Victoria Reed knows close isn’t good enough when it comes to a show at the National World War II Museum. Not when you’re taking an audience into a past many of them actually experienced.
“You can’t fool these men and women,” said Reed, director of entertainment at the museum’s dinner theater, the Stage Door Canteen. “If something is wrong with a uniform, they’ll see it. If something is wrong with a song, they’ll hear it.”
That concern and care will be on display again Friday, June 13, as The Rat Pack Now begins its three-week run at the museum’s theatrical venue. It is the fourth year of the show’s presentation, and it remains one of The Canteen’s most popular bookings.
An homage to the great crooners of post-war America, the show features certain crowd pleasers like “The Best Is Yet To Come” and “Luck Be a Lady.” It resembles a classic evening at the Sands Casino with Dean Martin, Frank Sinatra and Sammy Davis Jr. giving, taking and singing.
For Reed, the show is only a piece in a larger plan.
Hailing originally from Massachusetts, Reed has used her five years at the theatrical helm to fine-tune her ear to the desires of the museum’s patrons. This has resulted in polished, high-quality entertainment designed to appeal to the large crowds that flock to the museum each year.
Speaking directly to audiences as they exit the shows and combing through comment cards on a regular basis, Reed stays a step ahead in programming shows. Future attendees get what they want, and the venue fulfills its mission of recapturing the energy of the USO shows that gave so many Americans respite in a time of great anxiety. It is exactly this method that led to originally booking the Rat Pack Now.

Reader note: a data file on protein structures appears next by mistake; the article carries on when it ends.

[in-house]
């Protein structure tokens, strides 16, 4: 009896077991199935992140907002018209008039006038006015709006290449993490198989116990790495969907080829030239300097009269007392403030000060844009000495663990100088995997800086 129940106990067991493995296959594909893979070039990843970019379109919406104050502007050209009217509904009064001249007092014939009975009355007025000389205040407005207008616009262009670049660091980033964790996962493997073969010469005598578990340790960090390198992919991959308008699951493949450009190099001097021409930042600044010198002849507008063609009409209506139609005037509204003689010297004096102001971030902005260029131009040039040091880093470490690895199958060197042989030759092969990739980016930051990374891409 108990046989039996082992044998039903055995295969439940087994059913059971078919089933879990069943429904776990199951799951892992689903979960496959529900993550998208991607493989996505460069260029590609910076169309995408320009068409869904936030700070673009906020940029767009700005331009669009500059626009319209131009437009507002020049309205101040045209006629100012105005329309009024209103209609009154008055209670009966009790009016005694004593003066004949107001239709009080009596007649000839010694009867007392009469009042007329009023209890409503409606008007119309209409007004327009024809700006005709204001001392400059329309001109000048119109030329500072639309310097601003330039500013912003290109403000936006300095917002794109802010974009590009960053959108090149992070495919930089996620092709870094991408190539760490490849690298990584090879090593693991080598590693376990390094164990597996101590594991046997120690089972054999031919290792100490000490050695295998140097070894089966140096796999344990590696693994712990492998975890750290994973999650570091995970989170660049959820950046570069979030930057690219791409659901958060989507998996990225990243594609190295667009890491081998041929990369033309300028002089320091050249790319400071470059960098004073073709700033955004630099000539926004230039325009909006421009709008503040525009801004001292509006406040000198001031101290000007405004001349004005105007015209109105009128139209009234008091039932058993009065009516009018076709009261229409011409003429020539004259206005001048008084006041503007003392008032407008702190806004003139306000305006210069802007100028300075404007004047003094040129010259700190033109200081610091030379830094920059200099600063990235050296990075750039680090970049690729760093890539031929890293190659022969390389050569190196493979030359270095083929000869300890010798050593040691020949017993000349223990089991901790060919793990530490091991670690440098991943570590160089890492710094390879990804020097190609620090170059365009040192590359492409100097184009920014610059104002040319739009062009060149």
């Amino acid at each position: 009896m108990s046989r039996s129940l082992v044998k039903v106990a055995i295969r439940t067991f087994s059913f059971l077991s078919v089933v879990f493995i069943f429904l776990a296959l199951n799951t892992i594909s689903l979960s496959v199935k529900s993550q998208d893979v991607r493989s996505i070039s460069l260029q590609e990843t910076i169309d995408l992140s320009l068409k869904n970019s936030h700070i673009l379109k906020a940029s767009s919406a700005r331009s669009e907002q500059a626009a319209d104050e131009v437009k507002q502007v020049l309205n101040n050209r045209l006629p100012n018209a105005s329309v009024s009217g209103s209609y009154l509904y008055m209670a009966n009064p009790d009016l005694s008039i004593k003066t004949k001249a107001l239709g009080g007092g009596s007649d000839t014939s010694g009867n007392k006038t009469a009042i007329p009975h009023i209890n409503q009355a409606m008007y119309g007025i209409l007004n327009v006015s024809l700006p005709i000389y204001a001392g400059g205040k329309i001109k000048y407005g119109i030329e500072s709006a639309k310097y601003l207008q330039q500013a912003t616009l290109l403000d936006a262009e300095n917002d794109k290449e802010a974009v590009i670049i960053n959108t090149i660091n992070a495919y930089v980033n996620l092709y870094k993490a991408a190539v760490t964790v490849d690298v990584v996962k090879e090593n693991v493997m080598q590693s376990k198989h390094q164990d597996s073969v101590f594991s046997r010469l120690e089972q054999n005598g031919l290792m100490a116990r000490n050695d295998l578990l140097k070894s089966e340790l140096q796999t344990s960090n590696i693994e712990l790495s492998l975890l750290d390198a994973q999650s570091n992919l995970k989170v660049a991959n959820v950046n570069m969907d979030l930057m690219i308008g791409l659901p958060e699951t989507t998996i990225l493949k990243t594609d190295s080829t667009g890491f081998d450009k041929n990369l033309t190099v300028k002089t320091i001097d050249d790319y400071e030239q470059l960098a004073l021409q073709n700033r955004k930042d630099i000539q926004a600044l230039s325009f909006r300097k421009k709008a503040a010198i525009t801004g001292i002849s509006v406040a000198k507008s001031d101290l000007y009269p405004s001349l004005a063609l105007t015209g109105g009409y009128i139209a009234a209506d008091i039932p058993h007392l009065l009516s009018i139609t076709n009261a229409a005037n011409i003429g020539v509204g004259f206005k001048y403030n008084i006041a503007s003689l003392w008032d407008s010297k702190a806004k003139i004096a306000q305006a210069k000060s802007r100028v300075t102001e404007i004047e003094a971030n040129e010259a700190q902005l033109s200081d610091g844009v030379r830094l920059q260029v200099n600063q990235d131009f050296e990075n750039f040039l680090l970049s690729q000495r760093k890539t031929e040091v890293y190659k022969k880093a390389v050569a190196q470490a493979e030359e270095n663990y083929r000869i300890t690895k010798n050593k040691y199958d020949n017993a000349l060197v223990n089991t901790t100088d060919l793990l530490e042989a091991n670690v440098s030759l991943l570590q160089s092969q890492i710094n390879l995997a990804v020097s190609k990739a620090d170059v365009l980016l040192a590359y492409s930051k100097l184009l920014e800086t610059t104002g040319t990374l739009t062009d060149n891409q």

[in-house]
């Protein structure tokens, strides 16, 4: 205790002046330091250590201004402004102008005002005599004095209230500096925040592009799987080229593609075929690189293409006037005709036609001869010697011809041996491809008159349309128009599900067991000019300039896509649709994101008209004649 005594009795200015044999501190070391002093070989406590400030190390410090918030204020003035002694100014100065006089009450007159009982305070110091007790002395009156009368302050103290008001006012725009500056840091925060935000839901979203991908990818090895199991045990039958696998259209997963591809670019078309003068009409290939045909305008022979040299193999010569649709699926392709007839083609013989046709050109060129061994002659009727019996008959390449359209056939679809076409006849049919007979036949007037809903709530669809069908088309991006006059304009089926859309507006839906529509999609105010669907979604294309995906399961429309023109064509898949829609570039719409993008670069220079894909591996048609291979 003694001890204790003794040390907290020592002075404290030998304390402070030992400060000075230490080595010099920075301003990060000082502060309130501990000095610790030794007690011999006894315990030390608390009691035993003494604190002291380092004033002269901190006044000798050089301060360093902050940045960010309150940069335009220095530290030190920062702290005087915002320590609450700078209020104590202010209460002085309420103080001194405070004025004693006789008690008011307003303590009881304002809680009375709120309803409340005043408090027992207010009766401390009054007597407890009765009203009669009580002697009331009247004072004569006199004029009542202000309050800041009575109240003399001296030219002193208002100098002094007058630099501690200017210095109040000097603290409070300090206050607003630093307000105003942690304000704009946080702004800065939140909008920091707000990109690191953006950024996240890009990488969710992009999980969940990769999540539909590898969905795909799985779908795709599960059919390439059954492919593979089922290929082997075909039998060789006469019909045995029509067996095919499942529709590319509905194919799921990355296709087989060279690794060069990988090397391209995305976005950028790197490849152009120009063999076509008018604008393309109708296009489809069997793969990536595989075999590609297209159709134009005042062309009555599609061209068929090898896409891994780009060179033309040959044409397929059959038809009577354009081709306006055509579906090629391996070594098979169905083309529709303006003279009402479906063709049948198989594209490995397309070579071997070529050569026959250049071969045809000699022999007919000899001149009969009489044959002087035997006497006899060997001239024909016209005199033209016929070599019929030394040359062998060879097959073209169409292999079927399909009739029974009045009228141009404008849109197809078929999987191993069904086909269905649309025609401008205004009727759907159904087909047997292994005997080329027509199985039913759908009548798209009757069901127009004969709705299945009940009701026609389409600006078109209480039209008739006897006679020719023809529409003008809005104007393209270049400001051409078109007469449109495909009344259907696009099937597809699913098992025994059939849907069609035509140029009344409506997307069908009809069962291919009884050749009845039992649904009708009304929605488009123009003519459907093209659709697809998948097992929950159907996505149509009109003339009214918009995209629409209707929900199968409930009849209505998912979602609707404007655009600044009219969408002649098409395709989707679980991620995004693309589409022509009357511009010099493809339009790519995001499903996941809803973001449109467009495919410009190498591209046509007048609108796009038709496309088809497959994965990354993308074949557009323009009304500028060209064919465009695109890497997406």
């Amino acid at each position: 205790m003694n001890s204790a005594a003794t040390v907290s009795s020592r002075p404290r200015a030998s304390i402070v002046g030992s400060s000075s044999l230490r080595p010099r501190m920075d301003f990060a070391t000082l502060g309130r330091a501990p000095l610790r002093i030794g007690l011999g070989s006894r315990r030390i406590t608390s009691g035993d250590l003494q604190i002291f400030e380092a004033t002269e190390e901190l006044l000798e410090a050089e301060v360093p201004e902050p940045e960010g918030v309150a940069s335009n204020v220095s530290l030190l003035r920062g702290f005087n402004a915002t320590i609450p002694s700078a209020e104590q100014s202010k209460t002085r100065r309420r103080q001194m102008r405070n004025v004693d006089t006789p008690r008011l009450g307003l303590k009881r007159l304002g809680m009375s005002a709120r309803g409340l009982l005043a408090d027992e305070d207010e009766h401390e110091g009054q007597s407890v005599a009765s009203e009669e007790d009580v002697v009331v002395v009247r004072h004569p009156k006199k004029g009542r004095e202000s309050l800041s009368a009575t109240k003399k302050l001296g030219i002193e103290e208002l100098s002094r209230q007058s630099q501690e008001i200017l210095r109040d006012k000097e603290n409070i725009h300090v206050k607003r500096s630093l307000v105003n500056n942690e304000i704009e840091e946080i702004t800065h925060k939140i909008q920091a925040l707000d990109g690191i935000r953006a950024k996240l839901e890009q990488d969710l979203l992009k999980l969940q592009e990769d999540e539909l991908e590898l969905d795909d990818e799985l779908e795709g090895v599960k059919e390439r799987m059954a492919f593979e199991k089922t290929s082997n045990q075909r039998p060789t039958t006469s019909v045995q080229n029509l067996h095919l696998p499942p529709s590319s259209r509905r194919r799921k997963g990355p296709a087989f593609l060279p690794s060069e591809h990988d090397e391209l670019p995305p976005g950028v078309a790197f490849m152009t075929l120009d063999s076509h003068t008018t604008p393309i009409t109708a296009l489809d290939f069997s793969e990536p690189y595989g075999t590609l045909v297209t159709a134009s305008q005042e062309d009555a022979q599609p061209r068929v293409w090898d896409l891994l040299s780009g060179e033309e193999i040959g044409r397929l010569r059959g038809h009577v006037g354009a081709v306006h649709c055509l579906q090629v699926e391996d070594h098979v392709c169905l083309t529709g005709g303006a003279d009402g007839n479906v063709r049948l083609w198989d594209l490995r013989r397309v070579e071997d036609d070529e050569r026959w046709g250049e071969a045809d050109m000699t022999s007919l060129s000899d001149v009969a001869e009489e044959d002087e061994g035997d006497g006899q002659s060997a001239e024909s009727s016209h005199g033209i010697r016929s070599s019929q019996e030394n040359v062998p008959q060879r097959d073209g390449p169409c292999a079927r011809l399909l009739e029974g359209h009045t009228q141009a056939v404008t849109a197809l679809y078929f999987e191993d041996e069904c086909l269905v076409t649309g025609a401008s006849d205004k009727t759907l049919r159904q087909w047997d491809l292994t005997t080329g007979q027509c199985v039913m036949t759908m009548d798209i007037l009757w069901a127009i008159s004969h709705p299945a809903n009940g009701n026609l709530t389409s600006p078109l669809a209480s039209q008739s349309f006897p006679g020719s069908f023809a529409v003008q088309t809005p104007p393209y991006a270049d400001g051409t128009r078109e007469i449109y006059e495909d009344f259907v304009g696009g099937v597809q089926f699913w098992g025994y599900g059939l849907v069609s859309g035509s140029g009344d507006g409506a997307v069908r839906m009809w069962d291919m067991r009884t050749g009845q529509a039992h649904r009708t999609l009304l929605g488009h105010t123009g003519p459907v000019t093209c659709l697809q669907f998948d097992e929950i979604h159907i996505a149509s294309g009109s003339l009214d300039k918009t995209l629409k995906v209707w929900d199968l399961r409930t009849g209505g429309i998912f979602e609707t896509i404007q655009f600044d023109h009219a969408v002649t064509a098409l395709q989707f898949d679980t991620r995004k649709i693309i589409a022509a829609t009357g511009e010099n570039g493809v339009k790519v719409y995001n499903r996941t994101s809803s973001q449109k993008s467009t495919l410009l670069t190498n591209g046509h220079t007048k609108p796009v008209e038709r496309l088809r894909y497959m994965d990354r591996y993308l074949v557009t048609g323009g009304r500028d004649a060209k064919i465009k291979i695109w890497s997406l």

“Over and over again, comment cards said ‘Sinatra.’ Our demographic is shifting with more requests coming from baby boomers. This music appeals to both them and the older generation,” Reed said.
While much of the music is not directly from wartime, the songs were the soundtrack for the leisure time of the men and women who came home to enjoy Eisenhower’s America.
Reed began looking at a number of Rat Pack tributes before finally finding producer/performer Art Poco’s Rat Pack Now. The selection resulted in one the Canteen’s most successful relationships.
“I love these guys. Because they love their audiences. After each show, cocktails in hand, they go into the lobby and greet our guests. It is part of the show.”
Reed has big programming plans for the theater’s line-up in the coming year and beyond.
Another incarnation of the ever-popular Victory Belles takes the stage in the fall and will celebrate the American love affair with The Andrews Sisters.
A production of Ted Swindley’s “Always ... Patsy Cline,” detailing the life and songs of the country music legend, is in the works for next season, and the ubiquitous Ricky Graham makes his debut at the museum with a murder mystery that he and collaborator Sean Patterson have created specifically for the Stage Door Canteen.
Reed is particularly excited about an original musical project scheduled for 2016 that will tell the story of Andrew Higgins, the creator of the landing craft so responsible for the success of the Normandy invasion.
“It is a story that needs to be told. I am still asked why this museum is in New Orleans. And many people still don’t know those ships were built here.”
Two years may seem a long time to wait for that production, but, Reed said, “We need to make sure we get the history right.”